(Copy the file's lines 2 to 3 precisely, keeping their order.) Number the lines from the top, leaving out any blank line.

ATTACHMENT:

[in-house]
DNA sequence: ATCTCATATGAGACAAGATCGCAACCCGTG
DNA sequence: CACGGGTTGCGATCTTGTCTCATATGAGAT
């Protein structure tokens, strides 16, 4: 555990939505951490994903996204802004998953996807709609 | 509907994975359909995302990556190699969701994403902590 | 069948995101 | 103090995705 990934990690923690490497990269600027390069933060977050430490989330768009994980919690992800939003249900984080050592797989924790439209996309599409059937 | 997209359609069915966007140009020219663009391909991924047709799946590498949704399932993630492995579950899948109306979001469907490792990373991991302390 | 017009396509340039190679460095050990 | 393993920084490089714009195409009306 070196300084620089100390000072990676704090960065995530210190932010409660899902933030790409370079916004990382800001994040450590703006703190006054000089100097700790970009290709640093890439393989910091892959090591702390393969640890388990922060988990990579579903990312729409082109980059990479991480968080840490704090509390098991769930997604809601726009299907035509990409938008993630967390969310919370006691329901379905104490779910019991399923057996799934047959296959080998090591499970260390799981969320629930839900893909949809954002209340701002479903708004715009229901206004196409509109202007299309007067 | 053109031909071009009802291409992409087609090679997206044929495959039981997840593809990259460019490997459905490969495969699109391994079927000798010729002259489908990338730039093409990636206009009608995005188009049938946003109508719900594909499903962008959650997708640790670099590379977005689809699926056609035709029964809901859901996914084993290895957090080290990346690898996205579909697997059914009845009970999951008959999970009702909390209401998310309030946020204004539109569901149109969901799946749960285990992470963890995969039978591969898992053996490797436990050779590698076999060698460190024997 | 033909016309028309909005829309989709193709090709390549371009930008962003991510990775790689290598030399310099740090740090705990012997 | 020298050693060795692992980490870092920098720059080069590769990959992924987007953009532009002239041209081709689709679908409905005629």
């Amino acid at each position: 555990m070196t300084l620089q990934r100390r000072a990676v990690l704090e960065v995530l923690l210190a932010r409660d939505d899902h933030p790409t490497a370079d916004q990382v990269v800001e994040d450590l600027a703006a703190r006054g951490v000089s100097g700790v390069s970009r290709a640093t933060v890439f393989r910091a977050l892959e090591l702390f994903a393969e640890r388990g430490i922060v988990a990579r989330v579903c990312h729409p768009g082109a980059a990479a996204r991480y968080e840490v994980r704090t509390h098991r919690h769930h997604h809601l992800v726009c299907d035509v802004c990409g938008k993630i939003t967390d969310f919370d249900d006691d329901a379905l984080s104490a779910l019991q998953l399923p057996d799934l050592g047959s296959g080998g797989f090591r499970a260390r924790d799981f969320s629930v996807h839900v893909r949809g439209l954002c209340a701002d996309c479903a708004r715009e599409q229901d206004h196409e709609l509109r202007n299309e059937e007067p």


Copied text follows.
DNA sequence: ATCTCATATGAGACAAGATCGCAACCCGTG
DNA sequence: CACGGGTTGCGATCTTGTCTCATATGAGAT